There are five people in our family. Each one unique. Each one with his or her place.
But when we were all together Jonathan almost invariably set the tone. He was at times the ringleader and other times the ring master. His personality was too big to ignore. If he was in a playful mood, the room became playful. If he was in a combative mood, the room became combative. And in those rare times when he was in a tender mood, the room became tender.
Pam and I believe with all our hearts that Jonathan is joyful and with the Lord, and accept fully that God's plan is better than the one we would have wanted for our boy. But honestly, at this moment that does little to lessen the pain.
Mary Jo Bang is professor of English and director of the Creative Writing Program at Washington University. Her fifth book, "Elegy," which won of the National Book Critics Circle Award, examines the pain and grief following the death of her son. She shares two poems from the collection.
Listen to Mary Jo Bang read from and discuss Elegy in this Poetry foundation interview:
I lost my brother Nick to the disease of addiction in May 2010. This song was written in response to the 'My Last Photo' initiative begun by Gary Mendell and colleagues at Shatterproof. You can read more about it here: www.shatterproof.org/mylastphoto
Only another grieving mother can truly understand the overwhelming sorrow that the loss of a child brings. ForMomsOnly is a healing place where you will find other mothers who can help you on this difficult journey
Tell me about your favorite Natasha memory,” after you’ve updated me on your child’s latest milestone. (I might hesitate and stumble; I might not come up with a very revelatory memory. I might even cry, but I will so appreciate you acknowledging my child’s life.)
Honestly, I am not sure how to describe myself since my youngest, beautiful, healthy, vibrant, precious daughter died suddenly on August 4, 2013 because I no longer know who I am behind this grief fog. However, I am absolutely positive about one thing, and that is I have changed.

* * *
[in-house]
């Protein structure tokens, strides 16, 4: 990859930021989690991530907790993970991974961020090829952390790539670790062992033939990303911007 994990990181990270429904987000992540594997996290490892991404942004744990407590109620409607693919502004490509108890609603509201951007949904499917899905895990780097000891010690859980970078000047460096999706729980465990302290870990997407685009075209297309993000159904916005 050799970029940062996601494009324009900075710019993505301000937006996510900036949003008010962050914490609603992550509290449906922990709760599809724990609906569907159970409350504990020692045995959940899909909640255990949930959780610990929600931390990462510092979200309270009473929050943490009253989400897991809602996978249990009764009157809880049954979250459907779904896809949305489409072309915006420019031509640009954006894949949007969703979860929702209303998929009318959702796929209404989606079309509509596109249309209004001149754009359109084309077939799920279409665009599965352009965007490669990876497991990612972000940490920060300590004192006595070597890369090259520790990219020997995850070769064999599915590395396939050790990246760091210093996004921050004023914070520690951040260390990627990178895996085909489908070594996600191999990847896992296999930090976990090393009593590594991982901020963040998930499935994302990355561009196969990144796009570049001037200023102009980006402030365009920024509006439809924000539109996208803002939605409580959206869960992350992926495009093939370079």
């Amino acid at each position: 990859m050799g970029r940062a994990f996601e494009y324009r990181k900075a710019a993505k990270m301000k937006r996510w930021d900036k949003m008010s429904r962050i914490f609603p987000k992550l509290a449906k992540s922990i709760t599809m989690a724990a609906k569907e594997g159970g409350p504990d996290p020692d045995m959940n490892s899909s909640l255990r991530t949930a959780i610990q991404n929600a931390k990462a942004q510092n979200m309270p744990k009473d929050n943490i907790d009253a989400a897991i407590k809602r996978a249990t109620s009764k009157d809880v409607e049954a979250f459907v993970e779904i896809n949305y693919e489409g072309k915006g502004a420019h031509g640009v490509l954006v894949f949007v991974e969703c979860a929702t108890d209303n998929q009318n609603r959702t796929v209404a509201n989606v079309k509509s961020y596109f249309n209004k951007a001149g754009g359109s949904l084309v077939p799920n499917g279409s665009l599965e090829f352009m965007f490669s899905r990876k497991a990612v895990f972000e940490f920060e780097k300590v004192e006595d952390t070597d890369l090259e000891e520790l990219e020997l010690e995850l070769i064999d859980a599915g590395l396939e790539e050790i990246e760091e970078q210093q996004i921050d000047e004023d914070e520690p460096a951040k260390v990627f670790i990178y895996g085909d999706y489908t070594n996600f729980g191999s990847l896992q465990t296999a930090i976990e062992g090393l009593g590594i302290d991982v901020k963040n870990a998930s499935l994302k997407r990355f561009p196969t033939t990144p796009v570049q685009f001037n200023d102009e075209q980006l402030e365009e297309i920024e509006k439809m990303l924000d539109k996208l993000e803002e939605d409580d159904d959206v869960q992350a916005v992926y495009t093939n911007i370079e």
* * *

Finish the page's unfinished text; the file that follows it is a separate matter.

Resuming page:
Across America, officials are raising the alarm on a public health plague: Heroin abuse. Philip Seymour Hoffman’s tragic death recently brought national awareness to the problem of heroin-related overdoses and deaths.
NBC News wants to tell the stories of people who have been most intimately impacted by heroin—users and their loved ones. Have you or a family member ever battled a heroin problem, now or in the past? We want to hear from you. Submit your story via email by clicking on this address. (Savannah.Sellers@nbcuni.com)
I am a Christian who has been beaten and scarred by the ongoing spiritual battle after the loss of my son, Brandon, to suicide. ....He was gone….and all 29 years of my prayers and nurturing did little good. In the end, it did not save him from himself. My struggles are with the obvious whys of it all and devastating sorrow….the complicated grief that trails me like a shadow.
My husband, Phil, and I have two children, Philip and Natalie, who are (of course) the great loves of our lives. On February 23rd, 2012, we found out that our son, who had turned 21 the month before, died. It was sudden and unexpected....The essential question, the one that seems without the answer I’m so desperate to find, is, “How do I live in the face of death? How do I make meaning in the aftermath of the unthinkable?”
On This show Dr. Gloria Horsley and Dr. Heidi Horsley discuss with Fred Luskin Ph.D. the rationale for forgiveness and why forgiveness is necessary. Radha Stern author and victims advocate will join Dr. Luskin to discuss how she deals with forgiveness when the man who murdered her son shows no remorse